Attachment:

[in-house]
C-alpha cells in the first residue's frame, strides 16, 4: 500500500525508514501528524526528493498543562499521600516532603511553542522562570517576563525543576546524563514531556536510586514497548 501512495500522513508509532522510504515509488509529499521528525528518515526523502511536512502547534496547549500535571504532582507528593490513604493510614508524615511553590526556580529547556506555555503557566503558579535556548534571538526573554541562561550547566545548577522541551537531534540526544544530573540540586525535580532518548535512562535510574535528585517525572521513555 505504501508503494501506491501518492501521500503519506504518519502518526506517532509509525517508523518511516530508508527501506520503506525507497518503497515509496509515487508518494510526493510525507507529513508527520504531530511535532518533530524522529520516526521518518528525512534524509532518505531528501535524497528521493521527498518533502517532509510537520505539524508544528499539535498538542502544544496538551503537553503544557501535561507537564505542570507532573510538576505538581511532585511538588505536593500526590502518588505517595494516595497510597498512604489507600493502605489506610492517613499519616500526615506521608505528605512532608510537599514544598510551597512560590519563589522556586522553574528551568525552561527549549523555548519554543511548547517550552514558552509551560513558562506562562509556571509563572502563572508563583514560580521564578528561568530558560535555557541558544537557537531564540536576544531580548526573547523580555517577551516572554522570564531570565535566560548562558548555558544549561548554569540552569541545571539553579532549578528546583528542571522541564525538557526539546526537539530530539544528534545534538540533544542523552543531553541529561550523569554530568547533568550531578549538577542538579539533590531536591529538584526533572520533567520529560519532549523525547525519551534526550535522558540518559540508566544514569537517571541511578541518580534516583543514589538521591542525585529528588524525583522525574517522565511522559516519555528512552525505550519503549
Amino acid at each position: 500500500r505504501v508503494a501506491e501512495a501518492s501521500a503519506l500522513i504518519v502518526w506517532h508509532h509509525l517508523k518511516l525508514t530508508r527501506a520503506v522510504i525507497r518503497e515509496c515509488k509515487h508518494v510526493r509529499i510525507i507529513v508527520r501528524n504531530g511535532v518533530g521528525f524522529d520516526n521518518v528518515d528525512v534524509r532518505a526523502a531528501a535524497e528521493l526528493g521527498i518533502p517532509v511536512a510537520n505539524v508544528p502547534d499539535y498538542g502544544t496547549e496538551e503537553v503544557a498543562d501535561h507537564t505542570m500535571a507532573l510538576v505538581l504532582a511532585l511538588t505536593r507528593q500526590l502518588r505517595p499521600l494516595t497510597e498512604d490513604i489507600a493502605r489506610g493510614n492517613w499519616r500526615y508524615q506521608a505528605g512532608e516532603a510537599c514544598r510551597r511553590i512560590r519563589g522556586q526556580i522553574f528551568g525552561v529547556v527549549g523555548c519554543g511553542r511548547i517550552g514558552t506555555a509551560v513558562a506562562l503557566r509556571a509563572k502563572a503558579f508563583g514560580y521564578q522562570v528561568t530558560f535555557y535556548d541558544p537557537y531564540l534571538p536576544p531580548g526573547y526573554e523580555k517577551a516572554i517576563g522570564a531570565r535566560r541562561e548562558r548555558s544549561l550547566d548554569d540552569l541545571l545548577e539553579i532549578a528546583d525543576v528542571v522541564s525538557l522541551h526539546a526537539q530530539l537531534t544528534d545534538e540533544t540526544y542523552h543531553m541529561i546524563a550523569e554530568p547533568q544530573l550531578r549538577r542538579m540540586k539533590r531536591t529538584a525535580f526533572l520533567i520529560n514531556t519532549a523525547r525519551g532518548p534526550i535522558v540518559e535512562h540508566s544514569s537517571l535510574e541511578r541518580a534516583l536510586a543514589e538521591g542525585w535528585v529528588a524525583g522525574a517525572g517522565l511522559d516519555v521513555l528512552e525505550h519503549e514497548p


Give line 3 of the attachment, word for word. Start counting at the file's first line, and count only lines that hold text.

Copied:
Amino acid at each position: 500500500r505504501v508503494a501506491e501512495a501518492s501521500a503519506l500522513i504518519v502518526w506517532h508509532h509509525l517508523k518511516l525508514t530508508r527501506a520503506v522510504i525507497r518503497e515509496c515509488k509515487h508518494v510526493r509529499i510525507i507529513v508527520r501528524n504531530g511535532v518533530g521528525f524522529d520516526n521518518v528518515d528525512v534524509r532518505a526523502a531528501a535524497e528521493l526528493g521527498i518533502p517532509v511536512a510537520n505539524v508544528p502547534d499539535y498538542g502544544t496547549e496538551e503537553v503544557a498543562d501535561h507537564t505542570m500535571a507532573l510538576v505538581l504532582a511532585l511538588t505536593r507528593q500526590l502518588r505517595p499521600l494516595t497510597e498512604d490513604i489507600a493502605r489506610g493510614n492517613w499519616r500526615y508524615q506521608a505528605g512532608e516532603a510537599c514544598r510551597r511553590i512560590r519563589g522556586q526556580i522553574f528551568g525552561v529547556v527549549g523555548c519554543g511553542r511548547i517550552g514558552t506555555a509551560v513558562a506562562l503557566r509556571a509563572k502563572a503558579f508563583g514560580y521564578q522562570v528561568t530558560f535555557y535556548d541558544p537557537y531564540l534571538p536576544p531580548g526573547y526573554e523580555k517577551a516572554i517576563g522570564a531570565r535566560r541562561e548562558r548555558s544549561l550547566d548554569d540552569l541545571l545548577e539553579i532549578a528546583d525543576v528542571v522541564s525538557l522541551h526539546a526537539q530530539l537531534t544528534d545534538e540533544t540526544y542523552h543531553m541529561i546524563a550523569e554530568p547533568q544530573l550531578r549538577r542538579m540540586k539533590r531536591t529538584a525535580f526533572l520533567i520529560n514531556t519532549a523525547r525519551g532518548p534526550i535522558v540518559e535512562h540508566s544514569s537517571l535510574e541511578r541518580a534516583l536510586a543514589e538521591g542525585w535528585v529528588a524525583g522525574a517525572g517522565l511522559d516519555v521513555l528512552e525505550h519503549e514497548p